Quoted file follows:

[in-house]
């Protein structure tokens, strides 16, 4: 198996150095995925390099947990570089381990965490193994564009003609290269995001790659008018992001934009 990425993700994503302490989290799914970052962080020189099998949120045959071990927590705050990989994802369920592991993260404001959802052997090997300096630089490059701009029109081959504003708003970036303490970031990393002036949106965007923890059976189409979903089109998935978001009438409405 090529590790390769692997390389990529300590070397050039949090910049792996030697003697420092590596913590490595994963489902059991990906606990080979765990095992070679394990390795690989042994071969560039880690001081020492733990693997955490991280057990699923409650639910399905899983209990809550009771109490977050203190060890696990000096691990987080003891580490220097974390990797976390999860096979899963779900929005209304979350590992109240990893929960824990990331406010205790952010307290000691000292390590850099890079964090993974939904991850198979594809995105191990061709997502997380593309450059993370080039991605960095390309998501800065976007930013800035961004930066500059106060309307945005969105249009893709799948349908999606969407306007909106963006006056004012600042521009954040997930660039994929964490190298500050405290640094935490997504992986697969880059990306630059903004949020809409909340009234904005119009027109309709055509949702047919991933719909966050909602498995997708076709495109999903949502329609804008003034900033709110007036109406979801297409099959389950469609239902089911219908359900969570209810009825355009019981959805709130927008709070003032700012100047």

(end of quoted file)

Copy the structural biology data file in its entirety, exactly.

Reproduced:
[in-house]
């Protein structure tokens, strides 16, 4: 198996150095995925390099947990570089381990965490193994564009003609290269995001790659008018992001934009 990425993700994503302490989290799914970052962080020189099998949120045959071990927590705050990989994802369920592991993260404001959802052997090997300096630089490059701009029109081959504003708003970036303490970031990393002036949106965007923890059976189409979903089109998935978001009438409405 090529590790390769692997390389990529300590070397050039949090910049792996030697003697420092590596913590490595994963489902059991990906606990080979765990095992070679394990390795690989042994071969560039880690001081020492733990693997955490991280057990699923409650639910399905899983209990809550009771109490977050203190060890696990000096691990987080003891580490220097974390990797976390999860096979899963779900929005209304979350590992109240990893929960824990990331406010205790952010307290000691000292390590850099890079964090993974939904991850198979594809995105191990061709997502997380593309450059993370080039991605960095390309998501800065976007930013800035961004930066500059106060309307945005969105249009893709799948349908999606969407306007909106963006006056004012600042521009954040997930660039994929964490190298500050405290640094935490997504992986697969880059990306630059903004949020809409909340009234904005119009027109309709055509949702047919991933719909966050909602498995997708076709495109999903949502329609804008003034900033709110007036109406979801297409099959389950469609239902089911219908359900969570209810009825355009019981959805709130927008709070003032700012100047």